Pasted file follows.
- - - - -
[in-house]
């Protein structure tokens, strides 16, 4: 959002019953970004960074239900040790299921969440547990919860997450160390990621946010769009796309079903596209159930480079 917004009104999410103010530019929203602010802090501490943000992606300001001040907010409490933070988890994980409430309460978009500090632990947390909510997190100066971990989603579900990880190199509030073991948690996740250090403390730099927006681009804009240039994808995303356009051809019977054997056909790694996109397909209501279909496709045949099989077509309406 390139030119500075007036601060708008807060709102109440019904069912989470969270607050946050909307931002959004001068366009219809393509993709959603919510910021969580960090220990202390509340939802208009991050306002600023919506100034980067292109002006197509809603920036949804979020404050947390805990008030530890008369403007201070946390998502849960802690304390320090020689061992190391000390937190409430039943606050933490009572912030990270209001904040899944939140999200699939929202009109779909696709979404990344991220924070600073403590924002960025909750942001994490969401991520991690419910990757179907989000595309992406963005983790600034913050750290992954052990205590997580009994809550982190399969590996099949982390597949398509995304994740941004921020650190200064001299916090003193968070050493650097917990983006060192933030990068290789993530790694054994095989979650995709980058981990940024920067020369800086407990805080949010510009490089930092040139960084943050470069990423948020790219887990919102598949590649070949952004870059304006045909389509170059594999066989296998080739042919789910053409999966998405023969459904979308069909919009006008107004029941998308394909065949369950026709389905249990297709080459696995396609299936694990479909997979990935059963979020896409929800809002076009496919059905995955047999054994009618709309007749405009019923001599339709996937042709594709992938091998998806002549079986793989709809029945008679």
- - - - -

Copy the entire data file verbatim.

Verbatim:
[in-house]
């Protein structure tokens, strides 16, 4: 959002019953970004960074239900040790299921969440547990919860997450160390990621946010769009796309079903596209159930480079 917004009104999410103010530019929203602010802090501490943000992606300001001040907010409490933070988890994980409430309460978009500090632990947390909510997190100066971990989603579900990880190199509030073991948690996740250090403390730099927006681009804009240039994808995303356009051809019977054997056909790694996109397909209501279909496709045949099989077509309406 390139030119500075007036601060708008807060709102109440019904069912989470969270607050946050909307931002959004001068366009219809393509993709959603919510910021969580960090220990202390509340939802208009991050306002600023919506100034980067292109002006197509809603920036949804979020404050947390805990008030530890008369403007201070946390998502849960802690304390320090020689061992190391000390937190409430039943606050933490009572912030990270209001904040899944939140999200699939929202009109779909696709979404990344991220924070600073403590924002960025909750942001994490969401991520991690419910990757179907989000595309992406963005983790600034913050750290992954052990205590997580009994809550982190399969590996099949982390597949398509995304994740941004921020650190200064001299916090003193968070050493650097917990983006060192933030990068290789993530790694054994095989979650995709980058981990940024920067020369800086407990805080949010510009490089930092040139960084943050470069990423948020790219887990919102598949590649070949952004870059304006045909389509170059594999066989296998080739042919789910053409999966998405023969459904979308069909919009006008107004029941998308394909065949369950026709389905249990297709080459696995396609299936694990479909997979990935059963979020896409929800809002076009496919059905995955047999054994009618709309007749405009019923001599339709996937042709594709992938091998998806002549079986793989709809029945008679």